Q. I am divorced and collecting Social Security. What are the eligibility requirements for my new wife if I get remarried?
A. After one year of marriage, your wife would be eligible for a Social Security spouse benefit based on your Social Security earnings record, assuming she had reached retirement age. If your wife also were eligible for her own Social Security benefit, she would receive whichever is the greater amount – her benefit or a spouse benefit. The one-year marriage requirement for a spouse benefit is waived if, by remarriage, your wife forfeited a divorced spouse benefit based on a prior husband’s Social Security earnings record. This is equally true for husband or wife.
Q. I am 59 years old and I have been on Social Security Disability and Medicare for 12 years. What will happen to my payment when I reach full retirement age? Also, when I die, will my wife be entitled to my benefits? She is 56 and is receiving a pension from the state. Will that make a difference?
A. When you reach full retirement age, your Social Security benefit will continue uninterrupted. The only difference will be an in-house bookkeeping change at Social Security Administration headquarters. Disability Insurance benefits are paid from the Social Security Disability Insurance Trust Fund; retirement benefits are paid from the Old-Age and Survivors Insurance Trust Fund. At age 65 your wife will be entitled to Medicare based on your Social Security earnings record. She will be eligible for a spouse benefit as early as age 62, but whether any spouse benefit will be payable depends on the amount of her own public pension. Your wife’s right to a spousal benefit is subject to the Government Pension Offset provision of Social Security law. This provision requires the reduction or offset of any Social Security spouse or widow benefit otherwise payable by two-thirds of any pension earned from non-Social Security covered government employment. An issue brief discussing the Government Pension Offset can be found on the Social Security website.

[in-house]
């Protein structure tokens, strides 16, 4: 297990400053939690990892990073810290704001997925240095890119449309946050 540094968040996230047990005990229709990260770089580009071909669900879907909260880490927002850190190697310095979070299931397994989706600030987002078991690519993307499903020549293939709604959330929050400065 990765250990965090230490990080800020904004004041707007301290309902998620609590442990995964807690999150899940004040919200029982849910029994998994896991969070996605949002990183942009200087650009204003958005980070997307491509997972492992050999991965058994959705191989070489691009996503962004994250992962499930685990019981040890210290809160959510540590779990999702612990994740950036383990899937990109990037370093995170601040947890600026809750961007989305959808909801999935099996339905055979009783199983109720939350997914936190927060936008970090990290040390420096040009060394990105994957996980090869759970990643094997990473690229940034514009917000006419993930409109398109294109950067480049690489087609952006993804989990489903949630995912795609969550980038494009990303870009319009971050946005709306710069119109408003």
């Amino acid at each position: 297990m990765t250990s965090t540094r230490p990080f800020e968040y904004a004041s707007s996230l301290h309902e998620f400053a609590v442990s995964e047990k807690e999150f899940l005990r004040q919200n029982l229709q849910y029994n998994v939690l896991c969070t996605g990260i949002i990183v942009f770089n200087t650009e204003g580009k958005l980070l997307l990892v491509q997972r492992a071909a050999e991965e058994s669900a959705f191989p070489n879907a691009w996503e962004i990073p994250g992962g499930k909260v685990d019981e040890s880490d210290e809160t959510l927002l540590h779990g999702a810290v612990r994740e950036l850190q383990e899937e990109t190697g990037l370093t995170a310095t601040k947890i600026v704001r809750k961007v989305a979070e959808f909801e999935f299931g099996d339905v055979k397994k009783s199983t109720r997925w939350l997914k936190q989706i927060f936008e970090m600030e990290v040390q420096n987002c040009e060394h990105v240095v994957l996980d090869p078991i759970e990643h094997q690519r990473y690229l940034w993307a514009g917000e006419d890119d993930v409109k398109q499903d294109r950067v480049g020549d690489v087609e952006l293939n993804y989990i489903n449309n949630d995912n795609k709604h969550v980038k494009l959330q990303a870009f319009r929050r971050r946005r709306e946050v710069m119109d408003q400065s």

The National Committee has long supported repeal of unfair Social Security offset provisions or, at a bare minimum, relief from their most serious inequities. For more information, read our policy paper on government pension offset and windfall elimination provisions.
Q. I am single and will be eligible to receive Social Security as of next January. Will I have to pay income tax on this?